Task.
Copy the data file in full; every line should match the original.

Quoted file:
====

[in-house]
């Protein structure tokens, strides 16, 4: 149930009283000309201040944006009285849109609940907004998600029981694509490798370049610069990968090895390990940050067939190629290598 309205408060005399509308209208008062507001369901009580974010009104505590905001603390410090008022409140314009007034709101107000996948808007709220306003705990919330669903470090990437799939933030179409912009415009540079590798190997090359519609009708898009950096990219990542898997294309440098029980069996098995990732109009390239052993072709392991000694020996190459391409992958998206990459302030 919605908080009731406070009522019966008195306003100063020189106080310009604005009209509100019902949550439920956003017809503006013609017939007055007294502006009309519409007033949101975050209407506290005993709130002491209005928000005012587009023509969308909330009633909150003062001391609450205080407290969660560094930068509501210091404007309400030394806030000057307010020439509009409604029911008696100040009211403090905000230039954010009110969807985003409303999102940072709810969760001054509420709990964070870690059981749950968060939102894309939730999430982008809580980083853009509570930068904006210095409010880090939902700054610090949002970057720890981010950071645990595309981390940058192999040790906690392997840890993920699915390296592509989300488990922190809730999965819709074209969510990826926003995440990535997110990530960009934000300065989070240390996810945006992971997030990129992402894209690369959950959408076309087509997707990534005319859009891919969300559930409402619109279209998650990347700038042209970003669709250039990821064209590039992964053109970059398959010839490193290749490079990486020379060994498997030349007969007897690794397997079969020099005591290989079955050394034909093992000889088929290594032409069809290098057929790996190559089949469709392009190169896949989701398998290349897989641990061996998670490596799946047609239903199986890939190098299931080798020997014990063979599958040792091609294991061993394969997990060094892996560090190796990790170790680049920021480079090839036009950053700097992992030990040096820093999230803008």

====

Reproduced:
[in-house]
């Protein structure tokens, strides 16, 4: 149930009283000309201040944006009285849109609940907004998600029981694509490798370049610069990968090895390990940050067939190629290598 309205408060005399509308209208008062507001369901009580974010009104505590905001603390410090008022409140314009007034709101107000996948808007709220306003705990919330669903470090990437799939933030179409912009415009540079590798190997090359519609009708898009950096990219990542898997294309440098029980069996098995990732109009390239052993072709392991000694020996190459391409992958998206990459302030 919605908080009731406070009522019966008195306003100063020189106080310009604005009209509100019902949550439920956003017809503006013609017939007055007294502006009309519409007033949101975050209407506290005993709130002491209005928000005012587009023509969308909330009633909150003062001391609450205080407290969660560094930068509501210091404007309400030394806030000057307010020439509009409604029911008696100040009211403090905000230039954010009110969807985003409303999102940072709810969760001054509420709990964070870690059981749950968060939102894309939730999430982008809580980083853009509570930068904006210095409010880090939902700054610090949002970057720890981010950071645990595309981390940058192999040790906690392997840890993920699915390296592509989300488990922190809730999965819709074209969510990826926003995440990535997110990530960009934000300065989070240390996810945006992971997030990129992402894209690369959950959408076309087509997707990534005319859009891919969300559930409402619109279209998650990347700038042209970003669709250039990821064209590039992964053109970059398959010839490193290749490079990486020379060994498997030349007969007897690794397997079969020099005591290989079955050394034909093992000889088929290594032409069809290098057929790996190559089949469709392009190169896949989701398998290349897989641990061996998670490596799946047609239903199986890939190098299931080798020997014990063979599958040792091609294991061993394969997990060094892996560090190796990790170790680049920021480079090839036009950053700097992992030990040096820093999230803008």